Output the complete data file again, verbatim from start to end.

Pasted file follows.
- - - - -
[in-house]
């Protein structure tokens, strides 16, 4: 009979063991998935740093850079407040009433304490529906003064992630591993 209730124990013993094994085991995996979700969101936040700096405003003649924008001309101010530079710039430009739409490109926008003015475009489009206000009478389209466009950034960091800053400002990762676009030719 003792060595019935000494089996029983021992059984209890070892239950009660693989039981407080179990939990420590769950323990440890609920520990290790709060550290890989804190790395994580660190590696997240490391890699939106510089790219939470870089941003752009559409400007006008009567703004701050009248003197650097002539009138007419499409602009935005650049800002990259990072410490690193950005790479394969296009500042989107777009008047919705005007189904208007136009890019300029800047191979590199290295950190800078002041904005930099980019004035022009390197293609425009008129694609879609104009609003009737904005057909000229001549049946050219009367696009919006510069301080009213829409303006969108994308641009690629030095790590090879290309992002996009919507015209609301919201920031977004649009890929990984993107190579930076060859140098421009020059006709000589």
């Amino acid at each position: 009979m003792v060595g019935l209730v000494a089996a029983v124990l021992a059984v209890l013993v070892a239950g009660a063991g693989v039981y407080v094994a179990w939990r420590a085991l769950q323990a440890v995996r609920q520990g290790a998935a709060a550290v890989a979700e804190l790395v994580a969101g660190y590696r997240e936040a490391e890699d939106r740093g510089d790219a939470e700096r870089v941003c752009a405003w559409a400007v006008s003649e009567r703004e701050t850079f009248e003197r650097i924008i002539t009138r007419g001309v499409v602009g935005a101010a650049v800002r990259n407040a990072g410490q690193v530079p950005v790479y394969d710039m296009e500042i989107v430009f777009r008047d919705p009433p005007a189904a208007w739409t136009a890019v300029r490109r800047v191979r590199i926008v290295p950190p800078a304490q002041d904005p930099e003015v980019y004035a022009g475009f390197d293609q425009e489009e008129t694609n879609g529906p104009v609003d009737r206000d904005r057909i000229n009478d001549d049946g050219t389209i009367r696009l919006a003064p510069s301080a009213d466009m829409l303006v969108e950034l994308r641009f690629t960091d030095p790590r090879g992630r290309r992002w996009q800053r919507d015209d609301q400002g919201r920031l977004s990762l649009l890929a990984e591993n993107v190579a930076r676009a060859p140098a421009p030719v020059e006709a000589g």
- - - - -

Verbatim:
[in-house]
């Protein structure tokens, strides 16, 4: 009979063991998935740093850079407040009433304490529906003064992630591993 209730124990013993094994085991995996979700969101936040700096405003003649924008001309101010530079710039430009739409490109926008003015475009489009206000009478389209466009950034960091800053400002990762676009030719 003792060595019935000494089996029983021992059984209890070892239950009660693989039981407080179990939990420590769950323990440890609920520990290790709060550290890989804190790395994580660190590696997240490391890699939106510089790219939470870089941003752009559409400007006008009567703004701050009248003197650097002539009138007419499409602009935005650049800002990259990072410490690193950005790479394969296009500042989107777009008047919705005007189904208007136009890019300029800047191979590199290295950190800078002041904005930099980019004035022009390197293609425009008129694609879609104009609003009737904005057909000229001549049946050219009367696009919006510069301080009213829409303006969108994308641009690629030095790590090879290309992002996009919507015209609301919201920031977004649009890929990984993107190579930076060859140098421009020059006709000589």
């Amino acid at each position: 009979m003792v060595g019935l209730v000494a089996a029983v124990l021992a059984v209890l013993v070892a239950g009660a063991g693989v039981y407080v094994a179990w939990r420590a085991l769950q323990a440890v995996r609920q520990g290790a998935a709060a550290v890989a979700e804190l790395v994580a969101g660190y590696r997240e936040a490391e890699d939106r740093g510089d790219a939470e700096r870089v941003c752009a405003w559409a400007v006008s003649e009567r703004e701050t850079f009248e003197r650097i924008i002539t009138r007419g001309v499409v602009g935005a101010a650049v800002r990259n407040a990072g410490q690193v530079p950005v790479y394969d710039m296009e500042i989107v430009f777009r008047d919705p009433p005007a189904a208007w739409t136009a890019v300029r490109r800047v191979r590199i926008v290295p950190p800078a304490q002041d904005p930099e003015v980019y004035a022009g475009f390197d293609q425009e489009e008129t694609n879609g529906p104009v609003d009737r206000d904005r057909i000229n009478d001549d049946g050219t389209i009367r696009l919006a003064p510069s301080a009213d466009m829409l303006v969108e950034l994308r641009f690629t960091d030095p790590r090879g992630r290309r992002w996009q800053r919507d015209d609301q400002g919201r920031l977004s990762l649009l890929a990984e591993n993107v190579a930076r676009a060859p140098a421009p030719v020059e006709a000589g």